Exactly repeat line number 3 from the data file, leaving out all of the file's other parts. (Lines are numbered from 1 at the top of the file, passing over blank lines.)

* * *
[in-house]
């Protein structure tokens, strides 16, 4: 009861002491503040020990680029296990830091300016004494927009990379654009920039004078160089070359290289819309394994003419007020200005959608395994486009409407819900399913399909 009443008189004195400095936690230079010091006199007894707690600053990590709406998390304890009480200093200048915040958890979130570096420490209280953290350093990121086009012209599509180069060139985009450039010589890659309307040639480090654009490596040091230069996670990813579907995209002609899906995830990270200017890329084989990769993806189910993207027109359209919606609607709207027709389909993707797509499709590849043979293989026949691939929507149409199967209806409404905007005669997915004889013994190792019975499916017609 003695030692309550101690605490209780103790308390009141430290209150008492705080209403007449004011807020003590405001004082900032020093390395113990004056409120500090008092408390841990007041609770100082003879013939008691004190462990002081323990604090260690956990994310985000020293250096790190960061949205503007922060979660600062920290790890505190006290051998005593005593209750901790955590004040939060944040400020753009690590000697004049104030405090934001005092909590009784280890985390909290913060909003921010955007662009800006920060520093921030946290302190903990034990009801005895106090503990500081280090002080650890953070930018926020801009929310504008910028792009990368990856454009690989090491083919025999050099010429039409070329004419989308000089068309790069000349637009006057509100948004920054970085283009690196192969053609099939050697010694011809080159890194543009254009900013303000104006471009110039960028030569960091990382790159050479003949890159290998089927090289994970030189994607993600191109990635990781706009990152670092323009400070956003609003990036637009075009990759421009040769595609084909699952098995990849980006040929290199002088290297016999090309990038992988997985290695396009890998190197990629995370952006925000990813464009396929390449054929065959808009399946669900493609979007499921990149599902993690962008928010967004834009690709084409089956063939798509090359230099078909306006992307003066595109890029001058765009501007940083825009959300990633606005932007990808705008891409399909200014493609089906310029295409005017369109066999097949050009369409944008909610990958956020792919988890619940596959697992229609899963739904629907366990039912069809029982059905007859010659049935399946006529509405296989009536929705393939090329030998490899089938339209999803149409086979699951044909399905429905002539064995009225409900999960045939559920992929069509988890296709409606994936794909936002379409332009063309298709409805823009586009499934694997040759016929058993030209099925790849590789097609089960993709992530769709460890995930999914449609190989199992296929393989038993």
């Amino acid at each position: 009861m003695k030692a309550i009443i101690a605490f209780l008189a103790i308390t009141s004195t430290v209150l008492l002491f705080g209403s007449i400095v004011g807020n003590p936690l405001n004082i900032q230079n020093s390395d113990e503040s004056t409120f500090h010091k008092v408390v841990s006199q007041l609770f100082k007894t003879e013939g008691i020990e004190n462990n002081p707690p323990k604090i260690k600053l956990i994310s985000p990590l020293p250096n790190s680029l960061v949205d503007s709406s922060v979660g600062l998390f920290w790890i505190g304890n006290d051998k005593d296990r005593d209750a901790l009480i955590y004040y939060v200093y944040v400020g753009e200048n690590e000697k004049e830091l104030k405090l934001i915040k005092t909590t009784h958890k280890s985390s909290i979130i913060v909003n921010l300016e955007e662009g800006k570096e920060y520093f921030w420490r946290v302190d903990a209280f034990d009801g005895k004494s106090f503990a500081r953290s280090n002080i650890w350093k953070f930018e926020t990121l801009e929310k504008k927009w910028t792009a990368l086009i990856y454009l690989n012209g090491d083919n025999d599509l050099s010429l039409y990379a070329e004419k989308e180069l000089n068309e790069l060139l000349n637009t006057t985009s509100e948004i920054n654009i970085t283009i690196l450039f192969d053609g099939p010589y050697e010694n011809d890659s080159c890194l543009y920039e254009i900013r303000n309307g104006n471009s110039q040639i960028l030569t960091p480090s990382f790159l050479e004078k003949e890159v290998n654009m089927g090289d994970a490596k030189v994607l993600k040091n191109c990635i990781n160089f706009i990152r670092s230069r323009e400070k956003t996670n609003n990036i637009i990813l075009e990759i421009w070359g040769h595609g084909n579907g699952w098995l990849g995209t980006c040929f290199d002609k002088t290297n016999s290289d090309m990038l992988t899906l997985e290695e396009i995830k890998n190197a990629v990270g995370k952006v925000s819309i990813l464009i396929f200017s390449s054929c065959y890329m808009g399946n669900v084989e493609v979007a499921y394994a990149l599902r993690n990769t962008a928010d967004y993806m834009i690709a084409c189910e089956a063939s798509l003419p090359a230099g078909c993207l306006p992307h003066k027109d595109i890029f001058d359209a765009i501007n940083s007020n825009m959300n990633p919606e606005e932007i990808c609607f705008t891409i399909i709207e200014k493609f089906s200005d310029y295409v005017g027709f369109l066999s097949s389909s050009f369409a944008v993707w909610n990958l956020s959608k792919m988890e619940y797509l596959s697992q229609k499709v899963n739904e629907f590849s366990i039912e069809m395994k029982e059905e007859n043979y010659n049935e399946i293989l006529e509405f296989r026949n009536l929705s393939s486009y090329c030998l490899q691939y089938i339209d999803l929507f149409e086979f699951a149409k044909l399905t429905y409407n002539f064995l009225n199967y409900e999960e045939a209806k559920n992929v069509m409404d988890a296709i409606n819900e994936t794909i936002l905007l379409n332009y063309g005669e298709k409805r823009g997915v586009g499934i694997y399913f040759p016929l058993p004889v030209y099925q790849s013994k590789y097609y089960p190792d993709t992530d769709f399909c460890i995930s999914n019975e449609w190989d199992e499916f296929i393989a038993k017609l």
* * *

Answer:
């Amino acid at each position: 009861m003695k030692a309550i009443i101690a605490f209780l008189a103790i308390t009141s004195t430290v209150l008492l002491f705080g209403s007449i400095v004011g807020n003590p936690l405001n004082i900032q230079n020093s390395d113990e503040s004056t409120f500090h010091k008092v408390v841990s006199q007041l609770f100082k007894t003879e013939g008691i020990e004190n462990n002081p707690p323990k604090i260690k600053l956990i994310s985000p990590l020293p250096n790190s680029l960061v949205d503007s709406s922060v979660g600062l998390f920290w790890i505190g304890n006290d051998k005593d296990r005593d209750a901790l009480i955590y004040y939060v200093y944040v400020g753009e200048n690590e000697k004049e830091l104030k405090l934001i915040k005092t909590t009784h958890k280890s985390s909290i979130i913060v909003n921010l300016e955007e662009g800006k570096e920060y520093f921030w420490r946290v302190d903990a209280f034990d009801g005895k004494s106090f503990a500081r953290s280090n002080i650890w350093k953070f930018e926020t990121l801009e929310k504008k927009w910028t792009a990368l086009i990856y454009l690989n012209g090491d083919n025999d599509l050099s010429l039409y990379a070329e004419k989308e180069l000089n068309e790069l060139l000349n637009t006057t985009s509100e948004i920054n654009i970085t283009i690196l450039f192969d053609g099939p010589y050697e010694n011809d890659s080159c890194l543009y920039e254009i900013r303000n309307g104006n471009s110039q040639i960028l030569t960091p480090s990382f790159l050479e004078k003949e890159v290998n654009m089927g090289d994970a490596k030189v994607l993600k040091n191109c990635i990781n160089f706009i990152r670092s230069r323009e400070k956003t996670n609003n990036i637009i990813l075009e990759i421009w070359g040769h595609g084909n579907g699952w098995l990849g995209t980006c040929f290199d002609k002088t290297n016999s290289d090309m990038l992988t899906l997985e290695e396009i995830k890998n190197a990629v990270g995370k952006v925000s819309i990813l464009i396929f200017s390449s054929c065959y890329m808009g399946n669900v084989e493609v979007a499921y394994a990149l599902r993690n990769t962008a928010d967004y993806m834009i690709a084409c189910e089956a063939s798509l003419p090359a230099g078909c993207l306006p992307h003066k027109d595109i890029f001058d359209a765009i501007n940083s007020n825009m959300n990633p919606e606005e932007i990808c609607f705008t891409i399909i709207e200014k493609f089906s200005d310029y295409v005017g027709f369109l066999s097949s389909s050009f369409a944008v993707w909610n990958l956020s959608k792919m988890e619940y797509l596959s697992q229609k499709v899963n739904e629907f590849s366990i039912e069809m395994k029982e059905e007859n043979y010659n049935e399946i293989l006529e509405f296989r026949n009536l929705s393939s486009y090329c030998l490899q691939y089938i339209d999803l929507f149409e086979f699951a149409k044909l399905t429905y409407n002539f064995l009225n199967y409900e999960e045939a209806k559920n992929v069509m409404d988890a296709i409606n819900e994936t794909i936002l905007l379409n332009y063309g005669e298709k409805r823009g997915v586009g499934i694997y399913f040759p016929l058993p004889v030209y099925q790849s013994k590789y097609y089960p190792d993709t992530d769709f399909c460890i995930s999914n019975e449609w190989d199992e499916f296929i393989a038993k017609l």